by Vladan Petkovic
- BERLIN 2019: Nikolaus Geyrhalter has made one of the most important and poignant environmental documentaries in recent years
Just a couple of months after his The Border Fence [+see also:
film profile] world-premiered at the IDFA, prolific Austrian documentarian Nikolaus Geyrhalter has arrived in the Berlinale Forum with his new film, Earth [+see also:
film profile]. It is one of the most detailed, well-researched, poignant and epic environmental documentaries in recent years.
Inspired by the concept of Anthropocene, which refers to the fact that humans physically influence and shape the planet more than nature itself, Geyrhalter explores gigantic-scale interventions with which we are altering the Earth, for better or – much more frequently – for worse.
The director has visited seven such sites in North America and Europe. The film starts in San Fernando Valley, California, where workers are "moving mountains", literally changing the landscape with their bulldozers and other gargantuan machines. Next up, he heads to the Brenner Pass, between Austria and Italy (the same location where The Border Fence takes place), and looks at the creation of a new tunnel through the “meat of the mountain”, as one of the engineers puts it. Further on, in the coalfields of Gyöngyös in Hungary, miners are extracting the ore with little regard for the surface of the land itself. In Carrara, Italy, the world-famous marble is being quarried by “chipping away at the mountains”. The Rio Tinto copper mines and adjoining Corta Lago silver mines in Spain are described as the mines of the Roman Empire, which in the past were used to finance imperial military operations in Northern Europe and are still a crucial site for the production of the materials that we use daily in electronics and communication. The former salt mines of Asse in Wolfenbüttel, Germany, have for decades been used to store nuclear waste, due to the depth of the shafts and their relative distance from water sources. But this only reflected a "short-term or, at best, mid-term" understanding of the level of safety that would be required for the mines to remain useable for such purposes. Finally, in Fort Mackay, Canada, at the infamous Alberta tar sands (most famously depicted in Peter Mettler's incredible Petropolis), Geyrhalter talks to native Canadians living in the area, as access to the site for cameras, and outsiders in general, is strictly prohibited.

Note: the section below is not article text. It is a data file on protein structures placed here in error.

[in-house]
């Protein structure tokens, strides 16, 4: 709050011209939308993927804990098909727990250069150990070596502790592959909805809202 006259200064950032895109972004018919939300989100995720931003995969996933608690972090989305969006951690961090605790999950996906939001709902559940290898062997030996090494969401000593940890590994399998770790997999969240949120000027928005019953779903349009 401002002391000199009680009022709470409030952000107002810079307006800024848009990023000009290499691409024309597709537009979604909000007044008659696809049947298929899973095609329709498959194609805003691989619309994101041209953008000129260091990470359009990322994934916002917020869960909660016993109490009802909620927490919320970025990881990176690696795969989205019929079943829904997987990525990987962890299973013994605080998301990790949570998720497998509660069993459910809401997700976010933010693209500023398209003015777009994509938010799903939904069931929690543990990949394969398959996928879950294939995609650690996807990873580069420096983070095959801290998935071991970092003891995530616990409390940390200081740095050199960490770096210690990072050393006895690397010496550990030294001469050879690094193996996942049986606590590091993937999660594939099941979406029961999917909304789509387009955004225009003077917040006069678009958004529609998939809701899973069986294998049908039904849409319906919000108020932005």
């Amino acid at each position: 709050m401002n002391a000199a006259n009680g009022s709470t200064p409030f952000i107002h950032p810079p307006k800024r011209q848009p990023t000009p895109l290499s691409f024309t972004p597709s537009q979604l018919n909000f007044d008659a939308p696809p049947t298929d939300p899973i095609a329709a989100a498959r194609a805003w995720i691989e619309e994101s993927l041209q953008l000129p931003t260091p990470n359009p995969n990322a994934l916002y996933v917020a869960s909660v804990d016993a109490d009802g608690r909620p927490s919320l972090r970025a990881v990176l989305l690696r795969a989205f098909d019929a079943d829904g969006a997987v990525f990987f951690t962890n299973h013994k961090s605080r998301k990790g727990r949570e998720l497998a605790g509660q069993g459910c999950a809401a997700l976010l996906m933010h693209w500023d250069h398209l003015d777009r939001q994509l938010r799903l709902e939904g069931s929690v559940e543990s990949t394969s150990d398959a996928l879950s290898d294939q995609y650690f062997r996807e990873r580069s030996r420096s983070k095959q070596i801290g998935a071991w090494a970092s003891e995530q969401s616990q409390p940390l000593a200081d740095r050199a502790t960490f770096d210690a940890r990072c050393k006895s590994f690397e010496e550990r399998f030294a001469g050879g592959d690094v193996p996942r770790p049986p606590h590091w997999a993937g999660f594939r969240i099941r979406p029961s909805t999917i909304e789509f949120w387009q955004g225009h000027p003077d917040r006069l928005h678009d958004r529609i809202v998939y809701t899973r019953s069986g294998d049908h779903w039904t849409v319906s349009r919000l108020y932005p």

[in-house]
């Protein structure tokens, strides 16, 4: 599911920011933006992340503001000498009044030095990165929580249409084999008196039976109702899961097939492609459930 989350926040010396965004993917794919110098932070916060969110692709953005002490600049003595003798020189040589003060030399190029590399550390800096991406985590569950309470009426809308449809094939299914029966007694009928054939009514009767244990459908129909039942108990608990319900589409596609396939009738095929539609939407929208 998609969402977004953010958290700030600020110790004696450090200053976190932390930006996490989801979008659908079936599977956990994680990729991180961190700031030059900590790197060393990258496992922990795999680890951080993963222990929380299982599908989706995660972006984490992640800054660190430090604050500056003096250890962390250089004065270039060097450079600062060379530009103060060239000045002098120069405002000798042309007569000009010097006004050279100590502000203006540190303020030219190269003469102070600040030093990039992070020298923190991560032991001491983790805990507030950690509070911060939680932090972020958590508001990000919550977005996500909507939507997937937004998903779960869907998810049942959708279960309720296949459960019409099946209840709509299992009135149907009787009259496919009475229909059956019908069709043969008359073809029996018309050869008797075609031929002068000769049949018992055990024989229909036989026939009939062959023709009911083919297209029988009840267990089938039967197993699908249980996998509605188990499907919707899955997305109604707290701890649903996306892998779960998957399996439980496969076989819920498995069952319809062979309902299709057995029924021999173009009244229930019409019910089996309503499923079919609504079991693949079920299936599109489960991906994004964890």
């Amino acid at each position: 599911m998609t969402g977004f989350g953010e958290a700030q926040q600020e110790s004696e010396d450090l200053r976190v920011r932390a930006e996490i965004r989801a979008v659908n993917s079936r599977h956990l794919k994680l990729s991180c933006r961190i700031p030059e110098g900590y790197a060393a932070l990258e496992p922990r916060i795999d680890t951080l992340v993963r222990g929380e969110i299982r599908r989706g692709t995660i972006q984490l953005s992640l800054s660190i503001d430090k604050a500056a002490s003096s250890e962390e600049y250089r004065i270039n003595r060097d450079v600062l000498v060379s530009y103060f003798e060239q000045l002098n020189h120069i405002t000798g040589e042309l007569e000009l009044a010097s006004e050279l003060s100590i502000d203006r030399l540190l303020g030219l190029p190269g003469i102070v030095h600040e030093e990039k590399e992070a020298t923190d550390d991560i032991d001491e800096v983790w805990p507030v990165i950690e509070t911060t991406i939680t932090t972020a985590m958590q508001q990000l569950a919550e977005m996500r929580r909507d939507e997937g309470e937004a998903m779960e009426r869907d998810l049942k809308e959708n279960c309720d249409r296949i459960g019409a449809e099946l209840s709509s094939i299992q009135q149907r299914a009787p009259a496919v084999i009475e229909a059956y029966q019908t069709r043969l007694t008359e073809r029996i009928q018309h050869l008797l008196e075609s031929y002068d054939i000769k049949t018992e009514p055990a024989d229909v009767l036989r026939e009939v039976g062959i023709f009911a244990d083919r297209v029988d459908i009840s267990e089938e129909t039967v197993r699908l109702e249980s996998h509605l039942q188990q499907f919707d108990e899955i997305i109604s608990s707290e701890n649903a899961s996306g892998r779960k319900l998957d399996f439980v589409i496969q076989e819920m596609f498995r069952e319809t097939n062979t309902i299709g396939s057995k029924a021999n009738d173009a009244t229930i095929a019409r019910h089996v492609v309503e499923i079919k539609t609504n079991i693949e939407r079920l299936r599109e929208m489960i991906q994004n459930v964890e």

Geyrhalter adorns this extremely complex theme with his trademark rigorous narrative structure, and it works wonders. Every segment starts with an aerial view of a site, and is followed by interviews with workers and experts, alternating with shots of their actual Earth-altering activities. Some of them give more or less predictable statements, such as Californian diggers who are proud of their work and see it as a contribution to society, but the awareness of some of the others of the negative impact their efforts are having on the planet is almost surprising.
For instance, a Hungarian coal miner says he was devastated when he went to visit glaciers and realised how much they have decreased in size in the last 100 years. In Spain, an engineer speaks with the geohistorical knowledge of a university professor when he posits that the ploughing of soil, fumigation, pesticides, mining and fishing using dragnets are all violent ways of taking away from the Earth, and that humankind has never learned anything from its own history.
Similarly to what he did in The Border Fence, Geyrhalter has taken a crucial topic for humanity and both shown us the severity of its impact and given us real hope that these effects can still be turned around, thanks to the awareness of people who are dealing with them directly. The problem, then, clearly lies with those whom these reasonable and intelligent people work, or vote, for.
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